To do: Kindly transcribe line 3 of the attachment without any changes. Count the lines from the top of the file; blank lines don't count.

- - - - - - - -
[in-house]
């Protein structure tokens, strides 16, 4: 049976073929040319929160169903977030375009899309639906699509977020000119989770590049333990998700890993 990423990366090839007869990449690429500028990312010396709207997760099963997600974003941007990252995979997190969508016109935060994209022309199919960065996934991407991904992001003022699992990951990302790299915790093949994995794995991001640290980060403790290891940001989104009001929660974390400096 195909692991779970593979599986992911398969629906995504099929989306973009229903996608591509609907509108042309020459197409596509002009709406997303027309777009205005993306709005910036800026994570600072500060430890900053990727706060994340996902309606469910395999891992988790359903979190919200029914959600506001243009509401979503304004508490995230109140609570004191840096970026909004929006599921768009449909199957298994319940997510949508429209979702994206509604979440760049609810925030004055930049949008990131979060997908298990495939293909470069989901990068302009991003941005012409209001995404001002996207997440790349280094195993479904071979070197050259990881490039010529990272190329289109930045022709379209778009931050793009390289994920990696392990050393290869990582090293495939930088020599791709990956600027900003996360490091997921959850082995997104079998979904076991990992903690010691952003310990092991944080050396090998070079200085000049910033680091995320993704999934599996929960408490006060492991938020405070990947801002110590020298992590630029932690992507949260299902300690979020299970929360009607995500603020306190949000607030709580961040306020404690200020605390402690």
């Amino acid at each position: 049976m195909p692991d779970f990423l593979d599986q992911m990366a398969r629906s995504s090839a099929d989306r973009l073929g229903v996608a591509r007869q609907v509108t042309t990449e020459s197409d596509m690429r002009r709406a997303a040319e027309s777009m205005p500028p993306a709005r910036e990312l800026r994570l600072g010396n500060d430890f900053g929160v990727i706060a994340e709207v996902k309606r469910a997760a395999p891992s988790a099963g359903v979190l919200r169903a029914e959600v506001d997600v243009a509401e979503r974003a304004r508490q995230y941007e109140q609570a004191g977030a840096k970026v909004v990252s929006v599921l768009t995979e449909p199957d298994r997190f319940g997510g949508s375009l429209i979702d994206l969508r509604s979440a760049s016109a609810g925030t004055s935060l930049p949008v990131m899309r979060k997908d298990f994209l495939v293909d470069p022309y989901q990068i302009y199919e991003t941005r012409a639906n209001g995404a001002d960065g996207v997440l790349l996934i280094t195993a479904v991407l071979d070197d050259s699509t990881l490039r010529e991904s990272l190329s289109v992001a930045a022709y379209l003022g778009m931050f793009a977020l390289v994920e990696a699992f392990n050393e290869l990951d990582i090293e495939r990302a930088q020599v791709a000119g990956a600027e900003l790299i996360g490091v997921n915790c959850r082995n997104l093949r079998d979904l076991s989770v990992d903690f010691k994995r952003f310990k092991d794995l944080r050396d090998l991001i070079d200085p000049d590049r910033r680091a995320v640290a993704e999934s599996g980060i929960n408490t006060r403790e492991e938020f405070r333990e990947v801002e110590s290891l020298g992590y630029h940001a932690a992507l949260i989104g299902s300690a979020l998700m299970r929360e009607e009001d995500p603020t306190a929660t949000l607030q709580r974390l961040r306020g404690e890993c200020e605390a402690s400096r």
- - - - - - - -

């Amino acid at each position: 049976m195909p692991d779970f990423l593979d599986q992911m990366a398969r629906s995504s090839a099929d989306r973009l073929g229903v996608a591509r007869q609907v509108t042309t990449e020459s197409d596509m690429r002009r709406a997303a040319e027309s777009m205005p500028p993306a709005r910036e990312l800026r994570l600072g010396n500060d430890f900053g929160v990727i706060a994340e709207v996902k309606r469910a997760a395999p891992s988790a099963g359903v979190l919200r169903a029914e959600v506001d997600v243009a509401e979503r974003a304004r508490q995230y941007e109140q609570a004191g977030a840096k970026v909004v990252s929006v599921l768009t995979e449909p199957d298994r997190f319940g997510g949508s375009l429209i979702d994206l969508r509604s979440a760049s016109a609810g925030t004055s935060l930049p949008v990131m899309r979060k997908d298990f994209l495939v293909d470069p022309y989901q990068i302009y199919e991003t941005r012409a639906n209001g995404a001002d960065g996207v997440l790349l996934i280094t195993a479904v991407l071979d070197d050259s699509t990881l490039r010529e991904s990272l190329s289109v992001a930045a022709y379209l003022g778009m931050f793009a977020l390289v994920e990696a699992f392990n050393e290869l990951d990582i090293e495939r990302a930088q020599v791709a000119g990956a600027e900003l790299i996360g490091v997921n915790c959850r082995n997104l093949r079998d979904l076991s989770v990992d903690f010691k994995r952003f310990k092991d794995l944080r050396d090998l991001i070079d200085p000049d590049r910033r680091a995320v640290a993704e999934s599996g980060i929960n408490t006060r403790e492991e938020f405070r333990e990947v801002e110590s290891l020298g992590y630029h940001a932690a992507l949260i989104g299902s300690a979020l998700m299970r929360e009607e009001d995500p603020t306190a929660t949000l607030q709580r974390l961040r306020g404690e890993c200020e605390a402690s400096r």